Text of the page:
Above: Stuart Lightbody (facing the audience on the right) uses various techniques to demonstrate the power of suggestion to the audience while Bryan Miles (facing away from the audience) addresses a group of volunteers to assess those that might be most open to suggestion and most willing to participate in the next psychological experiment.
Combine Stuart Lightbody's abilities at misdirection and sleight-of-hand manipulations (best utilised with a deck of cards) with mentalist Bryan Miles' penchant for suggestion, psychology, deception, and illusion and the result is the new show Sleight of Mind, which is in Cape Town on a limited run after a highly successful debut at the National Arts Festival in Grahamstown earlier this year.
Mentalism and sleight of hand are categories of magic that are not usually well matched or easily combined but the two performers have managed to do so in a manner that flows effortlessly from one style to the other, then back again, engaging the audience in the process as they are let in on a few secrets, but not too many.
There's not much I can say about the actual contents of the show as I would spoil the experience for those who still have to see it but the venue allows for close contact with the performers leading to a warm, jovial setting and some interesting results as the audience is utilised masterfully to demonstrate the surprising malleability of the mind. Audience members were required as assistants a number of times but were never put on the spot or made to feel uncomfortable and many were fun, engaging participants. For one of the bigger experiments, pictured above, a group of volunteers was necessary so that Bryan Miles could determine who would be most suitable as subjects to demonstrate the power of suggestion (without the use of hypnosis) and I think the results were as surprising to the participants (you could see it in the expressions on their faces) as they were to the audience.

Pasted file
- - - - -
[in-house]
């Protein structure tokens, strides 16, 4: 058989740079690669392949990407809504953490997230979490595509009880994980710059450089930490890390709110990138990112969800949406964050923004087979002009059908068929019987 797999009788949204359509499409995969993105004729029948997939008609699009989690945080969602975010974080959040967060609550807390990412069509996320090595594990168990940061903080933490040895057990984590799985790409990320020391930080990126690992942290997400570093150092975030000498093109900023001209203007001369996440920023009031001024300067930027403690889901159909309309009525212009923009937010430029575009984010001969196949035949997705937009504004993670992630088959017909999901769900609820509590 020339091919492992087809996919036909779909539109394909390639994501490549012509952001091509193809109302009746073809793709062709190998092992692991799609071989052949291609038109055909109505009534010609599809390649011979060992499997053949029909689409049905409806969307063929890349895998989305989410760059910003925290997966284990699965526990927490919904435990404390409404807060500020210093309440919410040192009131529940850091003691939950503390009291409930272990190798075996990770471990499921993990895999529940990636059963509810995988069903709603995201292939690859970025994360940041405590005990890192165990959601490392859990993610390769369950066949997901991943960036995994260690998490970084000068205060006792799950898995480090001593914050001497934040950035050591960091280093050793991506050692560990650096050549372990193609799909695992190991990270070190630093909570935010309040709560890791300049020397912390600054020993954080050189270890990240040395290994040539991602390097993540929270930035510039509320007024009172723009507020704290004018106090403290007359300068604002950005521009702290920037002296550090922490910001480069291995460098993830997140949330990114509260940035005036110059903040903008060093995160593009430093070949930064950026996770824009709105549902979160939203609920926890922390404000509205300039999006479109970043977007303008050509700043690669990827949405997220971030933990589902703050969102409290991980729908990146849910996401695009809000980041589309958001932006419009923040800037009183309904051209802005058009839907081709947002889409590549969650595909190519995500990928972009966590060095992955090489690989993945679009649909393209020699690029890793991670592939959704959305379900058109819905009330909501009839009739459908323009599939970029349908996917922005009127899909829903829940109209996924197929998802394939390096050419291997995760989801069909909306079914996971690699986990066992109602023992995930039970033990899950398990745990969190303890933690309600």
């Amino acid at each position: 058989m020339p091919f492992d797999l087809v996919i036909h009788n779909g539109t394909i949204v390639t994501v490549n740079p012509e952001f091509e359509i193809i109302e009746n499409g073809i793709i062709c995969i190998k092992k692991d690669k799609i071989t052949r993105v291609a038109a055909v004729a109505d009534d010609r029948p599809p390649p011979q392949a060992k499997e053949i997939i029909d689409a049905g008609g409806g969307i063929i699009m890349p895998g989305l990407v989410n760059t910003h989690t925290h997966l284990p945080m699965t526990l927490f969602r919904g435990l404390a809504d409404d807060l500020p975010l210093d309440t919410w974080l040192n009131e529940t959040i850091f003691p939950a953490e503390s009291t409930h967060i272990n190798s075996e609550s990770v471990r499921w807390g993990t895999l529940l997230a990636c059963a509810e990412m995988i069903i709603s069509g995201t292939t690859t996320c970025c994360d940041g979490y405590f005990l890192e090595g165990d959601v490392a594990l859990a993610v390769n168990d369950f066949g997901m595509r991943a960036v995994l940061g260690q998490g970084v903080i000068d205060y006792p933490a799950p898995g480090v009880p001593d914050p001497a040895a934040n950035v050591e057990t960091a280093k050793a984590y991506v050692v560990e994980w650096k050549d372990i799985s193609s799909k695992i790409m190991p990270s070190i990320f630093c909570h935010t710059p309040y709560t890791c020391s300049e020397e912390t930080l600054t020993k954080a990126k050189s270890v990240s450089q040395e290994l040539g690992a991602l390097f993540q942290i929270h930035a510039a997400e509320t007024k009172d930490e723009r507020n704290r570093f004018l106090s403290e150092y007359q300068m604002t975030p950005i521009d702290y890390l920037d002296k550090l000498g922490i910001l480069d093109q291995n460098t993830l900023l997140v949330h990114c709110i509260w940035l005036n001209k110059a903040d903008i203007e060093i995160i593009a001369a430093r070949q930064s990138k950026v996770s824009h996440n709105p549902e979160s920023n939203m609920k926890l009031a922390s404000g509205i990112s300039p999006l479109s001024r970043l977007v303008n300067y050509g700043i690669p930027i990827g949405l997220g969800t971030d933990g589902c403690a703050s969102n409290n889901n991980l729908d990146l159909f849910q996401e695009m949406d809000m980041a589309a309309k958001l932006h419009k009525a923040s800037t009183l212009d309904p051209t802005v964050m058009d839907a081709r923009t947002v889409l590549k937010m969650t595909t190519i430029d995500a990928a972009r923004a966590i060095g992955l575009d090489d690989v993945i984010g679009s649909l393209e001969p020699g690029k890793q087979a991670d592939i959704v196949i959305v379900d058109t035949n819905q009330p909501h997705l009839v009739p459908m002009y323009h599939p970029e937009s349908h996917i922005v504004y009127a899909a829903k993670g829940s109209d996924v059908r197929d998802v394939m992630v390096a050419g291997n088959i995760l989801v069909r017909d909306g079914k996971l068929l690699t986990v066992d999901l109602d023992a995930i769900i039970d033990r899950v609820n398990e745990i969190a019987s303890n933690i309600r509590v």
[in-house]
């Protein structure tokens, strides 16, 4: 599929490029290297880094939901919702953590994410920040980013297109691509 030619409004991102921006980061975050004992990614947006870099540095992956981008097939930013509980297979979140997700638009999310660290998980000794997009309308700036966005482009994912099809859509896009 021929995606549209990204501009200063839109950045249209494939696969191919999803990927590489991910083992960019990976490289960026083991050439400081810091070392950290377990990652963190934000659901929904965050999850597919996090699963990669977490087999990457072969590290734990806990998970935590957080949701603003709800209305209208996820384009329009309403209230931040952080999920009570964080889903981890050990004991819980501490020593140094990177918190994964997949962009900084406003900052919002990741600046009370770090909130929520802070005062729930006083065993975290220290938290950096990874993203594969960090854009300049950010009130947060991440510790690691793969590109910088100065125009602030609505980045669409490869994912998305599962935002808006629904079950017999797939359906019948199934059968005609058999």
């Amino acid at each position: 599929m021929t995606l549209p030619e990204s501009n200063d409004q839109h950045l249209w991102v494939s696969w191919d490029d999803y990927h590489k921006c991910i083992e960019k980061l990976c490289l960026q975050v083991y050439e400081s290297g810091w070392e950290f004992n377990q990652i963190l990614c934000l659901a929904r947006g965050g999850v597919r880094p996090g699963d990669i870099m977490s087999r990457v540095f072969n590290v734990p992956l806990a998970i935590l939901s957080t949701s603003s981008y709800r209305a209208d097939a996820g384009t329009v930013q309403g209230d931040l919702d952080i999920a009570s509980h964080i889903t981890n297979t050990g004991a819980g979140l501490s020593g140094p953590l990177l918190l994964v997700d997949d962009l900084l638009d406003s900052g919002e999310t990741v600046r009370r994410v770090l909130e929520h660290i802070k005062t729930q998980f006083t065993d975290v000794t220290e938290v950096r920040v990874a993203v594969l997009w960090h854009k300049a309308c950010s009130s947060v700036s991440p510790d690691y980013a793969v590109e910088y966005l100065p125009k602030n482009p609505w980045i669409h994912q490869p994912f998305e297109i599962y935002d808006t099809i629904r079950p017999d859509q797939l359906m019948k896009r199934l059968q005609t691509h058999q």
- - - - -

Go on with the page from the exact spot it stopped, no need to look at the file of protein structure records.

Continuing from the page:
I spoke to the performers after the show I attended and Stuart said to me that the audience had been more skeptical (and therefore in some ways, I would presume, more difficult) than most. In contrast, what I saw was a group of highly intelligent people being won over by a friendly atmosphere, brain-twisting effects - both big and small - and unexpected moments, with lots of discussion after the show as audience members who had participated in some of the experiments were quizzed by others as everyone tried to determine, without much success, how the impossible had played out.
Sleight Of Mind runs for three more evenings (8, 9, and 10 October 2009) at 8pm at the Intimate Theatre and I highly recommend it. To book, email info -[at]- bryanmiles -[dot]- com. Tickets are also available at the door.
Previously in Cape Town > South Africa > Africa > Earth:
* "52" With Stuart Lightbody